It begins with a blank piece of white paper. When Starbucks senior designer David Daniels is challenged with creating a new store, he starts sketching chairs or a table setting and thinks about all the meaningful moments that will happen in the space. “My imagination runs wild, and as I draw I think about how somebody might meet the girl of their dreams there. All sorts of things could happen there, if only the walls could speak,” said Daniels, as he looked at the original drawings for Starbucks new store in Downtown Disney West Side at Walt Disney World Resort near Orlando, Florida.
The nearly 4,000 square foot store is a new page in the collaboration between two iconic brands. In March of this year, Starbucks and Disney teamed up to open the first company-operated Starbucks location at Downtown Disney in Anaheim, California. Daniels, the lead designer of the Orlando store, says both locations are the result of the “magic” that can happen when two storytelling companies work together to design distinctive, memorable experiences for customers.
The two Disney Orlando and Anaheim Starbucks locations share another special bond. For the first time, Starbucks is connecting customers through in-store interactive touchscreens. The 70-inch digital display panels – one in each Starbucks store – use built-in cameras to create chalk sketches of guests and their surroundings. Customers in the Disney World Starbucks will be able to interact with those in the Disneyland location.
“We know the value of having that moment of connection over coffee,” said Daniels. “This is the beginning of connecting our stores globally through technology so you could share a cup of coffee from coast-to-coast.” Starbucks at Downtown Disney in Orlando has several other features that make the store “extraordinary,” he said. While the space includes stunning artwork of metallic Venetian plaster that depicts the Starbucks coffee origin story, Daniels is most pleased with the store’s environmental features.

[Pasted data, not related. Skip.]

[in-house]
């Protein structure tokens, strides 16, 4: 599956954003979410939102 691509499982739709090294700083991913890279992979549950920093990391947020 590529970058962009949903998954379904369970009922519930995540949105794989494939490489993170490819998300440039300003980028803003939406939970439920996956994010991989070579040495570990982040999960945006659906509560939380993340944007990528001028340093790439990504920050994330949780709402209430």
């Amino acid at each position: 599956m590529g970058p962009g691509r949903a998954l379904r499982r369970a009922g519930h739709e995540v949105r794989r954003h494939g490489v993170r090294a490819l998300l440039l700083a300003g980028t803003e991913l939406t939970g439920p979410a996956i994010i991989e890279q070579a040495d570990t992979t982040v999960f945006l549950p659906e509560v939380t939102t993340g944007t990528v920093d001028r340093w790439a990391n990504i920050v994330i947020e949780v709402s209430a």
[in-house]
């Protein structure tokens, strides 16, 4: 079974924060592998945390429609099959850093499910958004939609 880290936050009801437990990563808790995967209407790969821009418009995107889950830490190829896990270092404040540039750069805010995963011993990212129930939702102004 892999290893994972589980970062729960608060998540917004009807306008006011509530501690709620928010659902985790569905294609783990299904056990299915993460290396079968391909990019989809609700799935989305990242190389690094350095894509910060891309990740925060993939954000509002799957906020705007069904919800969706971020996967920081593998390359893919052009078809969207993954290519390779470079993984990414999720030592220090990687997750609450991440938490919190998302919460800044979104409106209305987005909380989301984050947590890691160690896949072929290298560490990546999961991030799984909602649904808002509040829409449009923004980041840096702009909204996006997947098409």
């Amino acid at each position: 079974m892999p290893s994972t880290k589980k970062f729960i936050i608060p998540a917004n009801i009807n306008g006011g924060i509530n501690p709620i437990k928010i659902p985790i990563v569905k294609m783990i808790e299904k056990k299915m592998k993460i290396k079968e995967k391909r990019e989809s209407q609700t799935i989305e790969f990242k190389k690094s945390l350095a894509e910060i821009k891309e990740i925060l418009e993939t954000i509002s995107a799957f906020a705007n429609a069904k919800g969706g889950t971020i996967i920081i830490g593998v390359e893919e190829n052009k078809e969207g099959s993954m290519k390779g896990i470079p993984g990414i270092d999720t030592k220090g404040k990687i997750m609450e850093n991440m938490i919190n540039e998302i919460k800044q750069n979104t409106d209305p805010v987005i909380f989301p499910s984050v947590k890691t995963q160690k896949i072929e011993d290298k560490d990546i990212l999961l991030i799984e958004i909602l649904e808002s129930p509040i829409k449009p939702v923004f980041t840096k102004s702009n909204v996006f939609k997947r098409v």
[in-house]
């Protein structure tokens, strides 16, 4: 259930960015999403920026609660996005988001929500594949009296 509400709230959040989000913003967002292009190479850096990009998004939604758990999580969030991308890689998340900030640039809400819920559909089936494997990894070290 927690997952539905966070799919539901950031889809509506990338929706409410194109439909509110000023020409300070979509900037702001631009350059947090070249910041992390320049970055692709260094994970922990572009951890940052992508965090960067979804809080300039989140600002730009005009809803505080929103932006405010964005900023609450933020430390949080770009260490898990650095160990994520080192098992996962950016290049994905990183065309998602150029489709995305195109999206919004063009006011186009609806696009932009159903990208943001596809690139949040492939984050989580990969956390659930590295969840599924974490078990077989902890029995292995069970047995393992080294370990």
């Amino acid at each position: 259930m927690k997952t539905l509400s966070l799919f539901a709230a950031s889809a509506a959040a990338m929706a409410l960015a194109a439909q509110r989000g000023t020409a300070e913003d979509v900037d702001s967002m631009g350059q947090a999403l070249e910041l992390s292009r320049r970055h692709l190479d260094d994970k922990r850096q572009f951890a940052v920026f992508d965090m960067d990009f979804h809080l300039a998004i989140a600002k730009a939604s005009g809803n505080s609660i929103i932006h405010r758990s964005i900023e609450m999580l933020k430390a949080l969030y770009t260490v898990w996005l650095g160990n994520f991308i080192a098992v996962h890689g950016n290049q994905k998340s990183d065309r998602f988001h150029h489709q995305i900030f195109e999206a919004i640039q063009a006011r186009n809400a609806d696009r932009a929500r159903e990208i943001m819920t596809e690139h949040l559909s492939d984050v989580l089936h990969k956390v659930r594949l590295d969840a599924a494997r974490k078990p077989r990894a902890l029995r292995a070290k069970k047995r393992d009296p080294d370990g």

The new site is Starbucks 500th LEED (Leadership in Energy and Environmental Design) store. The standard, developed by the U.S. Green Building Council, is a rating system for the design, construction, operation, and maintenance of green buildings. LEED certification is just one component of energy and environmental design for the Starbucks. With 18 in-house design studios, Starbucks integrates local relevancy and sustainability into store design and operations around the globe.
Among the elements of sustainable design at the new store at Walt Disney World Resort: 100 percent energy-efficient LED lighting; reclaimed oak, maple and other materials used throughout the store; community tables made from salvaged trees; a green roof consisting of hundreds of lemon grass plants. “We had all the grass grown in a nursery and we fed it with compost from our coffee grounds from a nearby Starbucks store. This gesture is one of the many ways we’re able to tell our story,” said Daniels.
Soft clumps of moss might tell the grandest tale of all on a living wall at the Walt Disney World Resort Starbucks. Industrial designer and artist Paloma Teppa, based in Miami, created a replica of the Starbucks Siren logo out of moss. The moss art installation is a touch of Disney-like whimsy that brings a piece of the tranquility from a forest to a Starbucks store, inviting customers to enjoy the serenity of the natural world for a moment.
The location is also the first Starbucks Reserve® Store at the resort, offering rare and exquisite small-batch coffees from around the world. The store is equipped with the Clover® Brewing System and four Mistrena espresso machines. Elegant bar seating encourages interaction between Starbucks baristas and customers. The store also has a more expansive food case than most cafes, and 30 Starbucks partners (employees) per shift serving customers.
Daniels, who has spent the past few days getting the store ready to open, said his favorite part of designing a Starbucks is when partners arrive to stock the store. “They have this great energy and they’re like the actors on the stage, if you will. They’re so important in creating a space that people want to be in,” he said. “That’s what this is all about for me.”
Photo credits: Matthew Glac for Starbucks